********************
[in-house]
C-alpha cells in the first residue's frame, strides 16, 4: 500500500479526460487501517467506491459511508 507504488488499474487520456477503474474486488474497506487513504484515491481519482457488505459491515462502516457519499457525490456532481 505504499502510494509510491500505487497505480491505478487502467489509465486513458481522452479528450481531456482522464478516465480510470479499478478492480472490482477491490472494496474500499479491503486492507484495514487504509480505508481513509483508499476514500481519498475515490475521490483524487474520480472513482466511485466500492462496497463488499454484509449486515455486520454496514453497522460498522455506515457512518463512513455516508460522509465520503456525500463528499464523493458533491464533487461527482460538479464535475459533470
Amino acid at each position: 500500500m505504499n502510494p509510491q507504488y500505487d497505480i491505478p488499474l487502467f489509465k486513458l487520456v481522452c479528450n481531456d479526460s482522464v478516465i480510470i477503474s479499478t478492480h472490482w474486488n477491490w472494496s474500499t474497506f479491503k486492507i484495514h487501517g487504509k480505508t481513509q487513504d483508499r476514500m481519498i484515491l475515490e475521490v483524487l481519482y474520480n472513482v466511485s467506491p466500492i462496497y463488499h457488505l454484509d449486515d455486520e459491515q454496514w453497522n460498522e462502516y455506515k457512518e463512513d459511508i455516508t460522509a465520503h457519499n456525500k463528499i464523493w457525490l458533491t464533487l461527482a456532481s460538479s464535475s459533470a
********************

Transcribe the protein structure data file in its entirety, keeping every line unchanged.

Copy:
[in-house]
C-alpha cells in the first residue's frame, strides 16, 4: 500500500479526460487501517467506491459511508 507504488488499474487520456477503474474486488474497506487513504484515491481519482457488505459491515462502516457519499457525490456532481 505504499502510494509510491500505487497505480491505478487502467489509465486513458481522452479528450481531456482522464478516465480510470479499478478492480472490482477491490472494496474500499479491503486492507484495514487504509480505508481513509483508499476514500481519498475515490475521490483524487474520480472513482466511485466500492462496497463488499454484509449486515455486520454496514453497522460498522455506515457512518463512513455516508460522509465520503456525500463528499464523493458533491464533487461527482460538479464535475459533470
Amino acid at each position: 500500500m505504499n502510494p509510491q507504488y500505487d497505480i491505478p488499474l487502467f489509465k486513458l487520456v481522452c479528450n481531456d479526460s482522464v478516465i480510470i477503474s479499478t478492480h472490482w474486488n477491490w472494496s474500499t474497506f479491503k486492507i484495514h487501517g487504509k480505508t481513509q487513504d483508499r476514500m481519498i484515491l475515490e475521490v483524487l481519482y474520480n472513482v466511485s467506491p466500492i462496497y463488499h457488505l454484509d449486515d455486520e459491515q454496514w453497522n460498522e462502516y455506515k457512518e463512513d459511508i455516508t460522509a465520503h457519499n456525500k463528499i464523493w457525490l458533491t464533487l461527482a456532481s460538479s464535475s459533470a